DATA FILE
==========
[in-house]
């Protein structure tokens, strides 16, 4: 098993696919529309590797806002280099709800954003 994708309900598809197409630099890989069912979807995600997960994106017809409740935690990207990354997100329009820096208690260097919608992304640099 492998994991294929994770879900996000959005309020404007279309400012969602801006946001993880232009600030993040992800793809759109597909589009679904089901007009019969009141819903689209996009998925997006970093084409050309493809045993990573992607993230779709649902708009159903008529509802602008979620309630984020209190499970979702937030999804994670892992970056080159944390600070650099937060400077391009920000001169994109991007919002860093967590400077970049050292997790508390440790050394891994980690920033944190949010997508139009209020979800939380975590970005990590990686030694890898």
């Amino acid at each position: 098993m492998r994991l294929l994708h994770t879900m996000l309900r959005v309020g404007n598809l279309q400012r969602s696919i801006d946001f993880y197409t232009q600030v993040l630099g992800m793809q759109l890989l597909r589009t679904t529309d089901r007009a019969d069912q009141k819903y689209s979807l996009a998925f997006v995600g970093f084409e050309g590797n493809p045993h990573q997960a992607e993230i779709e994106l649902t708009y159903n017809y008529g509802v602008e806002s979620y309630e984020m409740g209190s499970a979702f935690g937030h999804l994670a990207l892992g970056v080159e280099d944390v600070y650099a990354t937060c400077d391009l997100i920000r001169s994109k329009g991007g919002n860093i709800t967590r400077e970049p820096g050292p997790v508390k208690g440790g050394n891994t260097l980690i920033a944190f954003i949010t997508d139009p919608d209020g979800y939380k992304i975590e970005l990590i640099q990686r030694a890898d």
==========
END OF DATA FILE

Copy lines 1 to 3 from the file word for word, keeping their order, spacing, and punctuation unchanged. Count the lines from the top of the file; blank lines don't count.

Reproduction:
[in-house]
């Protein structure tokens, strides 16, 4: 098993696919529309590797806002280099709800954003 994708309900598809197409630099890989069912979807995600997960994106017809409740935690990207990354997100329009820096208690260097919608992304640099 492998994991294929994770879900996000959005309020404007279309400012969602801006946001993880232009600030993040992800793809759109597909589009679904089901007009019969009141819903689209996009998925997006970093084409050309493809045993990573992607993230779709649902708009159903008529509802602008979620309630984020209190499970979702937030999804994670892992970056080159944390600070650099937060400077391009920000001169994109991007919002860093967590400077970049050292997790508390440790050394891994980690920033944190949010997508139009209020979800939380975590970005990590990686030694890898």
């Amino acid at each position: 098993m492998r994991l294929l994708h994770t879900m996000l309900r959005v309020g404007n598809l279309q400012r969602s696919i801006d946001f993880y197409t232009q600030v993040l630099g992800m793809q759109l890989l597909r589009t679904t529309d089901r007009a019969d069912q009141k819903y689209s979807l996009a998925f997006v995600g970093f084409e050309g590797n493809p045993h990573q997960a992607e993230i779709e994106l649902t708009y159903n017809y008529g509802v602008e806002s979620y309630e984020m409740g209190s499970a979702f935690g937030h999804l994670a990207l892992g970056v080159e280099d944390v600070y650099a990354t937060c400077d391009l997100i920000r001169s994109k329009g991007g919002n860093i709800t967590r400077e970049p820096g050292p997790v508390k208690g440790g050394n891994t260097l980690i920033a944190f954003i949010t997508d139009p919608d209020g979800y939380k992304i975590e970005l990590i640099q990686r030694a890898d």